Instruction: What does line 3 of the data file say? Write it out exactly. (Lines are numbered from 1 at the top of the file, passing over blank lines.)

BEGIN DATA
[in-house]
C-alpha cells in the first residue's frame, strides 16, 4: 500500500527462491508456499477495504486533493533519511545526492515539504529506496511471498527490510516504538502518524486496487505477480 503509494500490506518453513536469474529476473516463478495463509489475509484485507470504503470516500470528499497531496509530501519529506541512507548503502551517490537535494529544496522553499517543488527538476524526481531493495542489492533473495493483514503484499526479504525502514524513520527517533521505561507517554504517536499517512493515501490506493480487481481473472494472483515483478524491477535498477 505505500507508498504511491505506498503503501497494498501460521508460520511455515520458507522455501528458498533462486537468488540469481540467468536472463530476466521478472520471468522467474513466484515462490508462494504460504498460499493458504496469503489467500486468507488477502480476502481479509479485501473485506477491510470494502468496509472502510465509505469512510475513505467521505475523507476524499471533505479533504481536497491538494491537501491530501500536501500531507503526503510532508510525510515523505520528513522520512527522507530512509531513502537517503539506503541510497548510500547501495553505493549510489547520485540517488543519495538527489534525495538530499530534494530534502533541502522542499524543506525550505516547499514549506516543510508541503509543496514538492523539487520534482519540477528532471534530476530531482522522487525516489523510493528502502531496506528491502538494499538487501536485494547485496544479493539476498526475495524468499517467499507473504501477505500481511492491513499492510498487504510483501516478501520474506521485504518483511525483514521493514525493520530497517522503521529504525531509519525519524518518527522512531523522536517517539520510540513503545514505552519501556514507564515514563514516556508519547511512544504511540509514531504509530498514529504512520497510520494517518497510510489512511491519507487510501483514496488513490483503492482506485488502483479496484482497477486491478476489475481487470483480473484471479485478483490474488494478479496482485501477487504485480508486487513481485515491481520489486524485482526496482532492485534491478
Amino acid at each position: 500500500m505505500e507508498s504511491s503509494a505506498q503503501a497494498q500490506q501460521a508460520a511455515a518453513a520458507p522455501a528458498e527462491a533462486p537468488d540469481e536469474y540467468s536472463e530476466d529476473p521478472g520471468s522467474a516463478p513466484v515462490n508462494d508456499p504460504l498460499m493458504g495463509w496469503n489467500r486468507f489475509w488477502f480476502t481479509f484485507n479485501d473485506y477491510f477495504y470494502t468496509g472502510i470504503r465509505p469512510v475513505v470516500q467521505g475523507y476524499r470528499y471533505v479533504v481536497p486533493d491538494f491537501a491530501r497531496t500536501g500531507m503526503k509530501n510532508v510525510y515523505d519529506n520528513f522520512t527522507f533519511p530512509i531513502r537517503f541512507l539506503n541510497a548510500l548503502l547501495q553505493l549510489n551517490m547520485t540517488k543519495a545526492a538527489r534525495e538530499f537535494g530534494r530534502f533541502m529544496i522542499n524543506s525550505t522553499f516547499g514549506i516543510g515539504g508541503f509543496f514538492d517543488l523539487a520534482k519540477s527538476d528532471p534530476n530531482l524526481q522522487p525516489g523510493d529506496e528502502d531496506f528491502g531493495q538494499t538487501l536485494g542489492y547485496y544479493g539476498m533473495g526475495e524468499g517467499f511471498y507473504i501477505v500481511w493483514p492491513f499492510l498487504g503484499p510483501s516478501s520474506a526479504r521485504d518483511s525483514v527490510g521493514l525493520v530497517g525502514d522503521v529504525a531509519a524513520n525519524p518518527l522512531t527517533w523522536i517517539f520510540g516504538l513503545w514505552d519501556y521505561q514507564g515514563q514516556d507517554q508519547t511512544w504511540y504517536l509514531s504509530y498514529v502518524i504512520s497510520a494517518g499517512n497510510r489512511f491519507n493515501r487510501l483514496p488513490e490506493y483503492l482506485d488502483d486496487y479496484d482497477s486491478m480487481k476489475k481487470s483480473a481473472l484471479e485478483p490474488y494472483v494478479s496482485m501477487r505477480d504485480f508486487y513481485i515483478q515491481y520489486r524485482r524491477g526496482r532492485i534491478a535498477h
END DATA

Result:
Amino acid at each position: 500500500m505505500e507508498s504511491s503509494a505506498q503503501a497494498q500490506q501460521a508460520a511455515a518453513a520458507p522455501a528458498e527462491a533462486p537468488d540469481e536469474y540467468s536472463e530476466d529476473p521478472g520471468s522467474a516463478p513466484v515462490n508462494d508456499p504460504l498460499m493458504g495463509w496469503n489467500r486468507f489475509w488477502f480476502t481479509f484485507n479485501d473485506y477491510f477495504y470494502t468496509g472502510i470504503r465509505p469512510v475513505v470516500q467521505g475523507y476524499r470528499y471533505v479533504v481536497p486533493d491538494f491537501a491530501r497531496t500536501g500531507m503526503k509530501n510532508v510525510y515523505d519529506n520528513f522520512t527522507f533519511p530512509i531513502r537517503f541512507l539506503n541510497a548510500l548503502l547501495q553505493l549510489n551517490m547520485t540517488k543519495a545526492a538527489r534525495e538530499f537535494g530534494r530534502f533541502m529544496i522542499n524543506s525550505t522553499f516547499g514549506i516543510g515539504g508541503f509543496f514538492d517543488l523539487a520534482k519540477s527538476d528532471p534530476n530531482l524526481q522522487p525516489g523510493d529506496e528502502d531496506f528491502g531493495q538494499t538487501l536485494g542489492y547485496y544479493g539476498m533473495g526475495e524468499g517467499f511471498y507473504i501477505v500481511w493483514p492491513f499492510l498487504g503484499p510483501s516478501s520474506a526479504r521485504d518483511s525483514v527490510g521493514l525493520v530497517g525502514d522503521v529504525a531509519a524513520n525519524p518518527l522512531t527517533w523522536i517517539f520510540g516504538l513503545w514505552d519501556y521505561q514507564g515514563q514516556d507517554q508519547t511512544w504511540y504517536l509514531s504509530y498514529v502518524i504512520s497510520a494517518g499517512n497510510r489512511f491519507n493515501r487510501l483514496p488513490e490506493y483503492l482506485d488502483d486496487y479496484d482497477s486491478m480487481k476489475k481487470s483480473a481473472l484471479e485478483p490474488y494472483v494478479s496482485m501477487r505477480d504485480f508486487y513481485i515483478q515491481y520489486r524485482r524491477g526496482r532492485i534491478a535498477h